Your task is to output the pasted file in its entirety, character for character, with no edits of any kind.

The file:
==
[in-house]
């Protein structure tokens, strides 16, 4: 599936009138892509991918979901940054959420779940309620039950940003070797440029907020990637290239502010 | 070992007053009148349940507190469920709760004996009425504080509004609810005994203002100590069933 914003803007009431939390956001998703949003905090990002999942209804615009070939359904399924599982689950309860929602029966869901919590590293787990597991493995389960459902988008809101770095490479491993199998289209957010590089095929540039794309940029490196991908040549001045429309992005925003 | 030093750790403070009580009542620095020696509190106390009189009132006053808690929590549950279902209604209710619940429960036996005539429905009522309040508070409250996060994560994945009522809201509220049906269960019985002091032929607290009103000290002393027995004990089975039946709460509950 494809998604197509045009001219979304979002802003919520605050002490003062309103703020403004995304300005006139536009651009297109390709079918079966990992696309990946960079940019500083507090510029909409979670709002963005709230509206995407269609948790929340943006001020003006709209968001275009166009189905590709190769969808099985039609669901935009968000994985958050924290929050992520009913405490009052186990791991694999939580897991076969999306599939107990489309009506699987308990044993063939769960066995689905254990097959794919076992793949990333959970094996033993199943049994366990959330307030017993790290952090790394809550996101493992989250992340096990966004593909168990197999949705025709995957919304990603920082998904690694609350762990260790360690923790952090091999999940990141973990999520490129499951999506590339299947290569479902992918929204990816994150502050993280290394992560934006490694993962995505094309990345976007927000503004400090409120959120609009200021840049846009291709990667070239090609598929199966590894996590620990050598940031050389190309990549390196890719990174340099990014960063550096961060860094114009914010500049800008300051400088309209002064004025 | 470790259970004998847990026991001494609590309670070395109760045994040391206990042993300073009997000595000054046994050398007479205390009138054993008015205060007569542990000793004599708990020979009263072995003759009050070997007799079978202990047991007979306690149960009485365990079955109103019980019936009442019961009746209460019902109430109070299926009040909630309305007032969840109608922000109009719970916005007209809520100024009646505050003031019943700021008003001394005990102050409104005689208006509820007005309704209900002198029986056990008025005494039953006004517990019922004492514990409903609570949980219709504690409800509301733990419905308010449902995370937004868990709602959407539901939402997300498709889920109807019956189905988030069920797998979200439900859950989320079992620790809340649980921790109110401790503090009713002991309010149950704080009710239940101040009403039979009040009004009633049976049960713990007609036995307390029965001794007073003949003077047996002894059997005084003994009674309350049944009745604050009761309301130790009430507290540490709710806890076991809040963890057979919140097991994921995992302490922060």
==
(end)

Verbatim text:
[in-house]
């Protein structure tokens, strides 16, 4: 599936009138892509991918979901940054959420779940309620039950940003070797440029907020990637290239502010 | 070992007053009148349940507190469920709760004996009425504080509004609810005994203002100590069933 914003803007009431939390956001998703949003905090990002999942209804615009070939359904399924599982689950309860929602029966869901919590590293787990597991493995389960459902988008809101770095490479491993199998289209957010590089095929540039794309940029490196991908040549001045429309992005925003 | 030093750790403070009580009542620095020696509190106390009189009132006053808690929590549950279902209604209710619940429960036996005539429905009522309040508070409250996060994560994945009522809201509220049906269960019985002091032929607290009103000290002393027995004990089975039946709460509950 494809998604197509045009001219979304979002802003919520605050002490003062309103703020403004995304300005006139536009651009297109390709079918079966990992696309990946960079940019500083507090510029909409979670709002963005709230509206995407269609948790929340943006001020003006709209968001275009166009189905590709190769969808099985039609669901935009968000994985958050924290929050992520009913405490009052186990791991694999939580897991076969999306599939107990489309009506699987308990044993063939769960066995689905254990097959794919076992793949990333959970094996033993199943049994366990959330307030017993790290952090790394809550996101493992989250992340096990966004593909168990197999949705025709995957919304990603920082998904690694609350762990260790360690923790952090091999999940990141973990999520490129499951999506590339299947290569479902992918929204990816994150502050993280290394992560934006490694993962995505094309990345976007927000503004400090409120959120609009200021840049846009291709990667070239090609598929199966590894996590620990050598940031050389190309990549390196890719990174340099990014960063550096961060860094114009914010500049800008300051400088309209002064004025 | 470790259970004998847990026991001494609590309670070395109760045994040391206990042993300073009997000595000054046994050398007479205390009138054993008015205060007569542990000793004599708990020979009263072995003759009050070997007799079978202990047991007979306690149960009485365990079955109103019980019936009442019961009746209460019902109430109070299926009040909630309305007032969840109608922000109009719970916005007209809520100024009646505050003031019943700021008003001394005990102050409104005689208006509820007005309704209900002198029986056990008025005494039953006004517990019922004492514990409903609570949980219709504690409800509301733990419905308010449902995370937004868990709602959407539901939402997300498709889920109807019956189905988030069920797998979200439900859950989320079992620790809340649980921790109110401790503090009713002991309010149950704080009710239940101040009403039979009040009004009633049976049960713990007609036995307390029965001794007073003949003077047996002894059997005084003994009674309350049944009745604050009761309301130790009430507290540490709710806890076991809040963890057979919140097991994921995992302490922060």